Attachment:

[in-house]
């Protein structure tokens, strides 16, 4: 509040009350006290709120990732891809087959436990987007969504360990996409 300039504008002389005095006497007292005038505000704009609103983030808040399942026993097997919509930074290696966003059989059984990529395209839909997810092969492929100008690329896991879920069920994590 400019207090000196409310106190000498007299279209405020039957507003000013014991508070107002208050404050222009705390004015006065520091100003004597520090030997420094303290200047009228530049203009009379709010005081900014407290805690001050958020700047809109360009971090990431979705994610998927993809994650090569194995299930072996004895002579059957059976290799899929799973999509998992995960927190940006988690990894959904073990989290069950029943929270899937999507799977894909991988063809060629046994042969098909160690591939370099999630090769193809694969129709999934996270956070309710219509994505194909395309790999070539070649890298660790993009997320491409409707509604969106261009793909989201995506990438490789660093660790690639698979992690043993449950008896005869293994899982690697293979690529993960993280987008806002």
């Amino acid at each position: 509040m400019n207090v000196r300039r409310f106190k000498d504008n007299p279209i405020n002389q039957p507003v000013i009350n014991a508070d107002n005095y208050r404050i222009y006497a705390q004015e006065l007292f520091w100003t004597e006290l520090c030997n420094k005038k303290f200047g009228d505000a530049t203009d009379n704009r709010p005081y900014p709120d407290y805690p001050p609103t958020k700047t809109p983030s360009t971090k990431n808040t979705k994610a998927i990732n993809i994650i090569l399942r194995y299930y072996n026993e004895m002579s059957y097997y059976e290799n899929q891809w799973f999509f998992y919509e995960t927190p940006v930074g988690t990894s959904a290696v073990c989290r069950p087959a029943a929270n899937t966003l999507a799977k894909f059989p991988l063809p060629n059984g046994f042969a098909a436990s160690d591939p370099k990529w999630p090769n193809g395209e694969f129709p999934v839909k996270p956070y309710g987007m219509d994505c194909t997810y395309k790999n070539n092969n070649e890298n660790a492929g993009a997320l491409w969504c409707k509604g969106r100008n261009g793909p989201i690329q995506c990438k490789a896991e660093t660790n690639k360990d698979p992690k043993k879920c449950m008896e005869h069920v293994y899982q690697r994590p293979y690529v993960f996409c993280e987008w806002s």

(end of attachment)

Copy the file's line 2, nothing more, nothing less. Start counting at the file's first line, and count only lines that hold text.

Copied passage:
């Protein structure tokens, strides 16, 4: 509040009350006290709120990732891809087959436990987007969504360990996409 300039504008002389005095006497007292005038505000704009609103983030808040399942026993097997919509930074290696966003059989059984990529395209839909997810092969492929100008690329896991879920069920994590 400019207090000196409310106190000498007299279209405020039957507003000013014991508070107002208050404050222009705390004015006065520091100003004597520090030997420094303290200047009228530049203009009379709010005081900014407290805690001050958020700047809109360009971090990431979705994610998927993809994650090569194995299930072996004895002579059957059976290799899929799973999509998992995960927190940006988690990894959904073990989290069950029943929270899937999507799977894909991988063809060629046994042969098909160690591939370099999630090769193809694969129709999934996270956070309710219509994505194909395309790999070539070649890298660790993009997320491409409707509604969106261009793909989201995506990438490789660093660790690639698979992690043993449950008896005869293994899982690697293979690529993960993280987008806002």